Mix the first three ingredients until the mixture resembles coarse crumbs. Then add the water, starting with the smallest amount and adding as needed, until the crumbs are evenly moist and will hold together when pressed. Dump the mixture into a greased pie dish (I prefer a glass dish here). Press evenly into place.
24 ounces fresh baby spinach
1/4 cup grated Parmesan
1/2 cup ricotta cheese
1 tsp minced garlic
Bring a pot of water to a boil on the stove. Meanwhile, chop the spinach into small pieces. When the water is simmering, cook the spinach for 2-3 minutes. Drain in a colander. Let drip dry, but do not press dry. In a bowl mix together the cooked spinach and the remaining ingredients. Pour into the pie shell and bake in a preheated 350 degree F oven for about 40 minutes or until a knife comes out clean. Let cool five minutes before serving.
Tuesday, October 22, 2013
If you haven't noticed, I've been having a little trouble getting around to posting lately. Interestingly, it isn't because I don't have anything to post about; I do. I actually have quite a few things I could post about. I've been cooking... some. My little boy has finally decided that naps are good things and I now get a few hours most days to do stuff. Of course, after months of not having any time to do stuff, I spent the first month or two of his new napping prowess to simply vegetate and enjoy having some time to myself. I read! I ate uninterruptedly (what a concept!). But, now he's been a pretty good napper for a while and I find myself starting to catch up on housework, cooking, and projects that have been on the back burner for a really long time.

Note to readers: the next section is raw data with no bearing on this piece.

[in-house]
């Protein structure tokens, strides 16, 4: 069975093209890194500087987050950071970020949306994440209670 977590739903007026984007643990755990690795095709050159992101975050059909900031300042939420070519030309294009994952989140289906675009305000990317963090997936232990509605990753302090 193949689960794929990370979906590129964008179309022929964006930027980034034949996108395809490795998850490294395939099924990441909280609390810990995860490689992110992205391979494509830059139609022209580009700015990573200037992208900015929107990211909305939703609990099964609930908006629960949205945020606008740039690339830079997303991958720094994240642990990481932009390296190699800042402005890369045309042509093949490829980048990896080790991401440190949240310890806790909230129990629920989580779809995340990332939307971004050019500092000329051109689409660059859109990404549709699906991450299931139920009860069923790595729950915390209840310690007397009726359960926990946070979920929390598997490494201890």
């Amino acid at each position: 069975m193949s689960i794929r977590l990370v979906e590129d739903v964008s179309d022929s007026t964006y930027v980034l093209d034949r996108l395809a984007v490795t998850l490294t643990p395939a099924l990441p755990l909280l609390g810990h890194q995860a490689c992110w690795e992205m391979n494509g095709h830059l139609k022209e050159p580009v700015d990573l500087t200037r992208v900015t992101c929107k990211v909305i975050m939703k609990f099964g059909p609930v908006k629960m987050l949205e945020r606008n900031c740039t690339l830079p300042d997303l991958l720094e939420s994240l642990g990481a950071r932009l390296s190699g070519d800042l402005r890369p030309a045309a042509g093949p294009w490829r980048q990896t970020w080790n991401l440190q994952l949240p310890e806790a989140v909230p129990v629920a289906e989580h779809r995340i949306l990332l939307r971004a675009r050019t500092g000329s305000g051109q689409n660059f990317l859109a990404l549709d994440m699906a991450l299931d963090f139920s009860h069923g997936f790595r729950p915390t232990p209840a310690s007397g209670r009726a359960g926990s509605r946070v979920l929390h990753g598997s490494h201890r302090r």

While I do have a little time now to play and experiment in the kitchen, I am mostly utilitarian in there these days. Take the baby, for instance. From his first day on solids at six months, he's been a very enthusiastic eater. I try to provide him with a lot of appropriate finger foods that he can eat all by himself (sticks of soft fruit or vegetable, toast, etc.), but the mainstay of his solid food diet is chunky purees. I do feed him some store bought baby food, but not very much. There are two main reasons for this: 1) I was surprised at how little selection there really is when it came to the store bought stuff, and 2) it's all canned (meaning it's been cooked to death). I'm not a fan of overcooked vegetables (think peas, carrots, etc.) because it changes their flavor so much. I want my boy to grow up enjoying the lovely freshness of produce, so I have taken to preparing most of what he eats.